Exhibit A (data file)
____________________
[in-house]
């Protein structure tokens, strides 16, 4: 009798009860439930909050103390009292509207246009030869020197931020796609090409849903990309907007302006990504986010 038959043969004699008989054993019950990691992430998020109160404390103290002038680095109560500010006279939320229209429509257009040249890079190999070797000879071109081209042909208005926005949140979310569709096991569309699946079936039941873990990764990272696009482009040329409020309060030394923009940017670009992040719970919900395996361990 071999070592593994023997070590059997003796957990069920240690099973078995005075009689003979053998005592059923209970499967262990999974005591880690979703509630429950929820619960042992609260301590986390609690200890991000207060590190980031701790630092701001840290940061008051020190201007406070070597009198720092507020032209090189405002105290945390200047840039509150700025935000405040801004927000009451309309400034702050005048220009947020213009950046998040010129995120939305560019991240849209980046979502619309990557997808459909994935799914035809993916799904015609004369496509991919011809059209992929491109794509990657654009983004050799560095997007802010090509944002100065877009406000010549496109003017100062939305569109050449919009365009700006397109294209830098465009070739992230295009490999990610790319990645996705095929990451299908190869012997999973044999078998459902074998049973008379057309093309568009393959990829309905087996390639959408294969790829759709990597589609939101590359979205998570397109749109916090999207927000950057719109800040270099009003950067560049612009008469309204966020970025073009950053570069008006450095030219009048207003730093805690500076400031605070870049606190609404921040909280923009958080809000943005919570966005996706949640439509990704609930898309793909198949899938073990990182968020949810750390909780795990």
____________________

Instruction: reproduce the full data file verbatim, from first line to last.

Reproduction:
[in-house]
């Protein structure tokens, strides 16, 4: 009798009860439930909050103390009292509207246009030869020197931020796609090409849903990309907007302006990504986010 038959043969004699008989054993019950990691992430998020109160404390103290002038680095109560500010006279939320229209429509257009040249890079190999070797000879071109081209042909208005926005949140979310569709096991569309699946079936039941873990990764990272696009482009040329409020309060030394923009940017670009992040719970919900395996361990 071999070592593994023997070590059997003796957990069920240690099973078995005075009689003979053998005592059923209970499967262990999974005591880690979703509630429950929820619960042992609260301590986390609690200890991000207060590190980031701790630092701001840290940061008051020190201007406070070597009198720092507020032209090189405002105290945390200047840039509150700025935000405040801004927000009451309309400034702050005048220009947020213009950046998040010129995120939305560019991240849209980046979502619309990557997808459909994935799914035809993916799904015609004369496509991919011809059209992929491109794509990657654009983004050799560095997007802010090509944002100065877009406000010549496109003017100062939305569109050449919009365009700006397109294209830098465009070739992230295009490999990610790319990645996705095929990451299908190869012997999973044999078998459902074998049973008379057309093309568009393959990829309905087996390639959408294969790829759709990597589609939101590359979205998570397109749109916090999207927000950057719109800040270099009003950067560049612009008469309204966020970025073009950053570069008006450095030219009048207003730093805690500076400031605070870049606190609404921040909280923009958080809000943005919570966005996706949640439509990704609930898309793909198949899938073990990182968020949810750390909780795990």